Some consider the Dark Enlightenment part of the alt-right, representing its theoretical branch.[4][10] The Dark Enlightenment has been labelled by some as neo-fascist,[4] and by University of Chichester professor Benjamin Noys[4] as "an acceleration of capitalism to a fascist point." Land disputes the similarity between his ideas and fascism, claiming that "Fascism is a mass anti-capitalist movement,"[4] whereas he prefers that "[capitalist] corporate power should become the organizing force in society."[4]

Journalist and pundit James Kirchick states that "although neo-reactionary thinkers disdain the masses and claim to despise populism and people more generally, what ties them to the rest of the alt-right is their unapologetically racist element, their shared misanthropy and their resentment of mismanagement by the ruling elites."[11]

Scholar Andrew Jones, in a 2019 article, postulated that the Dark Enlightenment (i.e. the NeoReactionary Movement) is "key to understanding the Alt-Right" political ideology.[12] "The use of affect theory, postmodern critiques of modernity, and a fixation on critiquing regimes of truth," Jones remarks, "are fundamental to NeoReaction (NRx) and what separates it from other Far-Right theory".[12] Moreover, Jones argues that Dark Enlightenment's fixation on aesthetics, history, and philosophy, as opposed to the traditional empirical approach, distinguishes it from related far-right ideologies.

Historian Joe Mulhall, writing for The Guardian, described Nick Land as "propagating very far-right ideas."[13] Despite neoreaction's limited online audience, Mulhall considers the ideology to have "acted as both a tributary into the alt-right and as a key constituent part [of the alt-right]."[13]

See also[edit]

References[edit]

  1. ^ a b c d Land, Nick. "The Dark Enlightenment". The Dark Enlightmenent. Archived from the original on 2013-09-25. Retrieved 2014-12-23.
  2. ^ a b c Finley, Klint (22 November 2013). "Geeks for Monarchy: The Rise of the Neoreactionaries". TechCrunch. Archived from the original on 26 March 2014. Retrieved 25 June 2017.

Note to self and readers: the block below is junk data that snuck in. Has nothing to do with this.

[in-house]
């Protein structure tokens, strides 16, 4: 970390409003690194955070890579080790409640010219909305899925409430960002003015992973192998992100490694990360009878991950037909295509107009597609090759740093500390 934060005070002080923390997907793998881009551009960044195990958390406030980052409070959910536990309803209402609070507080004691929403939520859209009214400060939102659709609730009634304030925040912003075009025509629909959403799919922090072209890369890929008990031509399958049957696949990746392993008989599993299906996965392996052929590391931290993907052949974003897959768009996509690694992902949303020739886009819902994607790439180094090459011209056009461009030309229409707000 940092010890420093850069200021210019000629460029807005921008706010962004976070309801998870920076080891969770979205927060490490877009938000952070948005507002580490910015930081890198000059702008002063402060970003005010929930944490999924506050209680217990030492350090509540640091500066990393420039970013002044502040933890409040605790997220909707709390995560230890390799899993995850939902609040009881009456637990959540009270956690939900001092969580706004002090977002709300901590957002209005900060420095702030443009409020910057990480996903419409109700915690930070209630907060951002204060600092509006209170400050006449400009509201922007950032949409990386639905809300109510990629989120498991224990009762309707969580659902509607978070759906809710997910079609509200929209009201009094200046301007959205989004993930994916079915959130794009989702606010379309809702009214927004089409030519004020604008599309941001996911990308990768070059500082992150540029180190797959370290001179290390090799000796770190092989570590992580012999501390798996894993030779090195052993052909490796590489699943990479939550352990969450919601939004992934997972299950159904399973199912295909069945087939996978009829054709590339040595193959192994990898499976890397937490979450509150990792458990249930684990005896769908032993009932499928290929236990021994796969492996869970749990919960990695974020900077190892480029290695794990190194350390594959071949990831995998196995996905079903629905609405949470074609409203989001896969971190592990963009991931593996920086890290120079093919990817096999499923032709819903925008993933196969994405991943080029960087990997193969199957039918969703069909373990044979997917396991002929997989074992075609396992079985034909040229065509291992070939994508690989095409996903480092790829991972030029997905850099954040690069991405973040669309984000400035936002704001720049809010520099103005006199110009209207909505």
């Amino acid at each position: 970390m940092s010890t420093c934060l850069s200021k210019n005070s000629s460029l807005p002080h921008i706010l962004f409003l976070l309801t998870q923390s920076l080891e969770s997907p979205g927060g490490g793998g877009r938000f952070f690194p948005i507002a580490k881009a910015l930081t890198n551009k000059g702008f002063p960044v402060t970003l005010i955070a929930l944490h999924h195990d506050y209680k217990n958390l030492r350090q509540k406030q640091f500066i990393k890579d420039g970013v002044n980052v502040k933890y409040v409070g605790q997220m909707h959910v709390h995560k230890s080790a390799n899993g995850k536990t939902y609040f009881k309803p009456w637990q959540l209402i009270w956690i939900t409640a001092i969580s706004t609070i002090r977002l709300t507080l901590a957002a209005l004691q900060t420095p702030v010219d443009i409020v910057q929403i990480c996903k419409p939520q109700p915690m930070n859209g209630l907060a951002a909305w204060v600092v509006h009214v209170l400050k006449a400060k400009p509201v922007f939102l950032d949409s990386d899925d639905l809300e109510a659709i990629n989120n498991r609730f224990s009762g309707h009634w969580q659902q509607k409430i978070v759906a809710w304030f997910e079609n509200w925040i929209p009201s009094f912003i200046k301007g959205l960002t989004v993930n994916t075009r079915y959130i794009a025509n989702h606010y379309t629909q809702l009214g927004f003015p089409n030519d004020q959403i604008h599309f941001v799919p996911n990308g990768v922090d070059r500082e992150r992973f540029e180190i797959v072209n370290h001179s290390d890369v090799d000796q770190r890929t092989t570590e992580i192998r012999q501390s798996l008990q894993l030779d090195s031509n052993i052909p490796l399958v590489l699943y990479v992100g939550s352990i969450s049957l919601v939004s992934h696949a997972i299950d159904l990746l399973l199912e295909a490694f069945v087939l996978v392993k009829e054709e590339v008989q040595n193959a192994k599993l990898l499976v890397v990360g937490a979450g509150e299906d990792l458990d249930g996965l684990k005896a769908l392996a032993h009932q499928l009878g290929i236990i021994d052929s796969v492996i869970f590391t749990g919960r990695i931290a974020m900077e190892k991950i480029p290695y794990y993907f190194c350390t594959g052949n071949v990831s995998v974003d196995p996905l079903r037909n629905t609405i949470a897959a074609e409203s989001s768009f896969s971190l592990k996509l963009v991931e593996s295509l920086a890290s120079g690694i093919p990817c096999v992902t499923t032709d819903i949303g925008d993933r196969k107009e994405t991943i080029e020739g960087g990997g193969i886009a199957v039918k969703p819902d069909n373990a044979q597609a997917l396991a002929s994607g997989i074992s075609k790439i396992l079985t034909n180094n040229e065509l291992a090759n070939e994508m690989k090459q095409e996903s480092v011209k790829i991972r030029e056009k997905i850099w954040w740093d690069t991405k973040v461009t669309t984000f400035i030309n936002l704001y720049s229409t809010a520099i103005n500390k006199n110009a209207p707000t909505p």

3. ^ Phillips, Jon (Fall 2014). "Troublesome Sources". Southern Poverty Law Center. Archived from the original on 2015-02-24. Retrieved 2015-02-24.
  4. ^ a b c d e f g h Goldhill, Olivia. "The neo-fascist philosophy that underpins both the alt-right and Silicon Valley technophiles". Quartz. Archived from the original on 2017-06-18. Retrieved 2018-05-27.
  5. ^ a b c Gray, Rosie (10 February 2017). "Behind the Internet's Anti-Democracy Movement". The Atlantic. Archived from the original on 10 February 2017. Retrieved 15 February 2017.
  6. ^ Sigl, Matt (2 December 2013). "The Dark Enlightenment: The Creepy Internet Movement You'd Better Take Seriously". Vocativ. Archived from the original on 2013-12-17. Retrieved 2016-06-17.
  7. ^ MacDougald, Park (14 June 2016). "Why Peter Thiel Wants to Topple Gawker and Elect Donald Trump". New York Magazine. Archived from the original on 5 October 2018. Retrieved 9 October 2017.
  8. ^ Sullivan, Andrew (30 April 2017). "Why the reactionary right must be taken seriously". New York Magazine. Archived from the original on 8 October 2018. Retrieved 14 October 2017.
  9. ^ a b Burrows, Roger (10 June 2020). "On Neoreaction". The Sociological Review. Archived from the original on 21 December 2020. Retrieved 11 June 2020.
  10. ^ Matthews, Dylan (25 August 2016). "The alt-right is more than warmed-over white supremacy. It's that, but way way weirder". Vox. Archived from the original on 31 August 2017. Retrieved 15 October 2017.
  11. ^ Kirchick, James (16 May 2016). "Trump's Terrifying Online Brigades". Commentary Magazine. Archived from the original on 19 May 2016. Retrieved 25 October 2017.
  12. ^ a b Andrew Jones (2019). "From NeoReactionary Theory to the Alt-Right". In Christine M. Battista; Melissa R. Sande (eds.). Critical Theory and the Humanities in the Age of the Alt-Right. London: Palgrave Macmillan. doi:10.1007/978-3-030-18753-8_6. ISBN 9783030187521. Archived from the original on 2021-02-14. Retrieved 2020-06-10.
  13. ^ a b Joe Mulhall (2020-02-18). "Andrew Sabisky's job at No 10 shows how mainstream the alt-right has become". The Guardian. ISSN 0261-3077. Archived from the original on 2020-06-15. Retrieved 2020-06-11.

External links[edit]